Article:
Remarks to a Committee of the National Seaway Council.
I have always appreciated the support of the National Seaway Council in my efforts to assure the early undertaking of the Great Lakes-St. Lawrence Project. History shows that it has been the grand persistence of such organizations as yours which has ultimately enabled the country's leaders to overcome selfish opposition to great undertakings.
For many years it has been my sincere conviction that the St. Lawrence Project would prove second to none in its direct contribution to the economic welfare of millions of people on both sides of the border. It has seemed to me a logical continuance of the cooperation between two peoples which has afforded an almost unique example of the possibility of achieving peace among nations.
In my message of January 10, 1934, requesting consideration of the earlier treat)r, I expressed the belief that fears the St. Lawrence Project would work to the disadvantage of other transportation agencies were groundless. I am more than ever convinced of that fact today. In the vast system of interdependence of which we are all parts, selfishness works inevitably to the disadvantage of any group seeking to preserve its special position by blocking the opportunity of others to enjoy the full use of nature's resources.
The economic story of this continent is an extraordinary record of the extent to which stimulus to economic growth in one region reacts to the benefit of all. Any area which has grown in economic importance becomes a greater market for the products of other regions. More products are exchanged and all transportation agencies participate in the growing prosperity.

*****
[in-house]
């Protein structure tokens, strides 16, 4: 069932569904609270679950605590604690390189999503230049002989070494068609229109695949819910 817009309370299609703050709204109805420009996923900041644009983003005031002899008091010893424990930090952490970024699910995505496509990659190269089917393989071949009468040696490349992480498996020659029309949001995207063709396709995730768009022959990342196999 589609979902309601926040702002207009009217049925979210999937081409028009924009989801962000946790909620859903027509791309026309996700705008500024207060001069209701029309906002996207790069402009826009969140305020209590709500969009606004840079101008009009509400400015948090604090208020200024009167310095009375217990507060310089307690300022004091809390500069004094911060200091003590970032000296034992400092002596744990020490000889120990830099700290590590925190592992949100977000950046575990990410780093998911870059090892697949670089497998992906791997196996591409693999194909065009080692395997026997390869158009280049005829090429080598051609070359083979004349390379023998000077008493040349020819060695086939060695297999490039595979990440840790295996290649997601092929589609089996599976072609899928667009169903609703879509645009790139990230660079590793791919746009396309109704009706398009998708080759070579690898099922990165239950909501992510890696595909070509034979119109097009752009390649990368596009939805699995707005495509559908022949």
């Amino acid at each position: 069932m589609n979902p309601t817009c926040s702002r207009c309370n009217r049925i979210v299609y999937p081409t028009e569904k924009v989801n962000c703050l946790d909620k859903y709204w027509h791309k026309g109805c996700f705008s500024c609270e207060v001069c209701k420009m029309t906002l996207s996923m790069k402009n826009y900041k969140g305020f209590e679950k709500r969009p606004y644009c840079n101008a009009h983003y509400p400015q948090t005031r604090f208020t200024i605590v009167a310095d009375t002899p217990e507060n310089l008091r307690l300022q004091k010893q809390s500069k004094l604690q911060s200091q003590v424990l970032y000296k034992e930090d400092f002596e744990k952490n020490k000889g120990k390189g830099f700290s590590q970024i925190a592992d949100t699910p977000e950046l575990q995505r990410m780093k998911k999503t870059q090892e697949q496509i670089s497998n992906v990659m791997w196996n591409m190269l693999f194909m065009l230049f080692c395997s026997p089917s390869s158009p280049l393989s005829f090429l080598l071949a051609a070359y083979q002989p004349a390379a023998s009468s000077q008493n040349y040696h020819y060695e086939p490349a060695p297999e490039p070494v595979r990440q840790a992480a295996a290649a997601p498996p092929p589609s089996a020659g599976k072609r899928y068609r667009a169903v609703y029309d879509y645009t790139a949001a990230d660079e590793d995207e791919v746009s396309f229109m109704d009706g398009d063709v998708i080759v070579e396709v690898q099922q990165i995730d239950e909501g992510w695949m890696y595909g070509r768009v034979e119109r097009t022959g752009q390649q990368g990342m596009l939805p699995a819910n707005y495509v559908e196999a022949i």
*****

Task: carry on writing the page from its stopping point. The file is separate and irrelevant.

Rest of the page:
The two nations, Canada and the United States, share a great water resource which is today only partially used. Removal of the barriers to its full use for navigation will release millions of horsepower of cheap hydro-electric energy in sections in which the rapidly growing market for power will soon overtake present sources of supply. Failure to take advantage of this cheap power will not only tend to cramp industrial development but will force the substitution of more costly power with the resulting burden on consumers of electricity. In an age so dependent upon transportation and power, serious consequences will follow failure to anticipate future requirements.
In view of the importance of these considerations, I am hopeful of an early agreement between the Canadian Government and our own.
Franklin D. Roosevelt, Remarks to a Committee of the National Seaway Council. Online by Gerhard Peters and John T. Woolley, The American Presidency Project https://www.presidency.ucsb.edu/node/209392